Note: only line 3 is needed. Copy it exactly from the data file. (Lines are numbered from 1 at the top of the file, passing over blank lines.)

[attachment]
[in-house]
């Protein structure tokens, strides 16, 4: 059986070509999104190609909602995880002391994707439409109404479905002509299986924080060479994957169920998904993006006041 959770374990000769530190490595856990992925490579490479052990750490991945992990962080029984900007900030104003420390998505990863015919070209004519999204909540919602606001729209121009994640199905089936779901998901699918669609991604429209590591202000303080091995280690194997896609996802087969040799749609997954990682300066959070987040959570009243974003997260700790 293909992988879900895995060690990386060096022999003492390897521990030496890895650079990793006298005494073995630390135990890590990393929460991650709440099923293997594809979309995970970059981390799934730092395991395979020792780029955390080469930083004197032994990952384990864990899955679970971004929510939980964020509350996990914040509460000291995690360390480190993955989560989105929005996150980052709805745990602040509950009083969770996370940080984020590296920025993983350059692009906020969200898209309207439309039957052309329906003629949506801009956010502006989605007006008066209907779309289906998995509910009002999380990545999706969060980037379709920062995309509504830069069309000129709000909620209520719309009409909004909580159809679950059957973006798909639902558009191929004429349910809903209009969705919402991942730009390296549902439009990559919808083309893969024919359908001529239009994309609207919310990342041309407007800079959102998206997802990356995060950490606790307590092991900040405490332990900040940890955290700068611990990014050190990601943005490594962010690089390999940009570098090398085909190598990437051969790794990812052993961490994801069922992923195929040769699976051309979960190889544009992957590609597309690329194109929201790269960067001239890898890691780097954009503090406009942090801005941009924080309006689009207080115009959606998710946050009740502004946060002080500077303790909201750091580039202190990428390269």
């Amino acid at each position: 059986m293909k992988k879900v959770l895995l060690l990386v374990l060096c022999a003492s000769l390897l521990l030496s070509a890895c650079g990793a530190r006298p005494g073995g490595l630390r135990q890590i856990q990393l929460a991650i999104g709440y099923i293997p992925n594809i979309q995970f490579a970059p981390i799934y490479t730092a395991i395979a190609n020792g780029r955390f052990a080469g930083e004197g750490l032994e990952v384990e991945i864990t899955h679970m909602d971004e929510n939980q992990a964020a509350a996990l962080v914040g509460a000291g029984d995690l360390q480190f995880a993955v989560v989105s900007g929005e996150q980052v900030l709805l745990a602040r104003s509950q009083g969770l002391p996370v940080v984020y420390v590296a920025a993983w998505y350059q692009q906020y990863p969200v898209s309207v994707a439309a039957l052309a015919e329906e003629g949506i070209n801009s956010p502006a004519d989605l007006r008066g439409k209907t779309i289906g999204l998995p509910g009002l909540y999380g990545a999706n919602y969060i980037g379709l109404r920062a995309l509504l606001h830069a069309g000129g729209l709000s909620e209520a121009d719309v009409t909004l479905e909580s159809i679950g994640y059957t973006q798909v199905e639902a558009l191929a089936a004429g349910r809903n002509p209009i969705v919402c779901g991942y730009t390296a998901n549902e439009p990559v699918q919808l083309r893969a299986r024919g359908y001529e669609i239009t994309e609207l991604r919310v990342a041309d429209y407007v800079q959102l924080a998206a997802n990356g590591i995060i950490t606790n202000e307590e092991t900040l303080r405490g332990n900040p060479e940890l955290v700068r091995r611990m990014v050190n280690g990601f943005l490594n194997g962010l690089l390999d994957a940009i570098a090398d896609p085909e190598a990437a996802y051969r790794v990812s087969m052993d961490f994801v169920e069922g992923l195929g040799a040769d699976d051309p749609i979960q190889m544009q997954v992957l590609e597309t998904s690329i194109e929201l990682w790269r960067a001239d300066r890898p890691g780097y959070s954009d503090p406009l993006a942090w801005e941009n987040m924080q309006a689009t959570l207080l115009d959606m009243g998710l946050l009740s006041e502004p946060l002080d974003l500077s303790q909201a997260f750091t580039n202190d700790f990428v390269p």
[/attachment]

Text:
């Amino acid at each position: 059986m293909k992988k879900v959770l895995l060690l990386v374990l060096c022999a003492s000769l390897l521990l030496s070509a890895c650079g990793a530190r006298p005494g073995g490595l630390r135990q890590i856990q990393l929460a991650i999104g709440y099923i293997p992925n594809i979309q995970f490579a970059p981390i799934y490479t730092a395991i395979a190609n020792g780029r955390f052990a080469g930083e004197g750490l032994e990952v384990e991945i864990t899955h679970m909602d971004e929510n939980q992990a964020a509350a996990l962080v914040g509460a000291g029984d995690l360390q480190f995880a993955v989560v989105s900007g929005e996150q980052v900030l709805l745990a602040r104003s509950q009083g969770l002391p996370v940080v984020y420390v590296a920025a993983w998505y350059q692009q906020y990863p969200v898209s309207v994707a439309a039957l052309a015919e329906e003629g949506i070209n801009s956010p502006a004519d989605l007006r008066g439409k209907t779309i289906g999204l998995p509910g009002l909540y999380g990545a999706n919602y969060i980037g379709l109404r920062a995309l509504l606001h830069a069309g000129g729209l709000s909620e209520a121009d719309v009409t909004l479905e909580s159809i679950g994640y059957t973006q798909v199905e639902a558009l191929a089936a004429g349910r809903n002509p209009i969705v919402c779901g991942y730009t390296a998901n549902e439009p990559v699918q919808l083309r893969a299986r024919g359908y001529e669609i239009t994309e609207l991604r919310v990342a041309d429209y407007v800079q959102l924080a998206a997802n990356g590591i995060i950490t606790n202000e307590e092991t900040l303080r405490g332990n900040p060479e940890l955290v700068r091995r611990m990014v050190n280690g990601f943005l490594n194997g962010l690089l390999d994957a940009i570098a090398d896609p085909e190598a990437a996802y051969r790794v990812s087969m052993d961490f994801v169920e069922g992923l195929g040799a040769d699976d051309p749609i979960q190889m544009q997954v992957l590609e597309t998904s690329i194109e929201l990682w790269r960067a001239d300066r890898p890691g780097y959070s954009d503090p406009l993006a942090w801005e941009n987040m924080q309006a689009t959570l207080l115009d959606m009243g998710l946050l009740s006041e502004p946060l002080d974003l500077s303790q909201a997260f750091t580039n202190d700790f990428v390269p």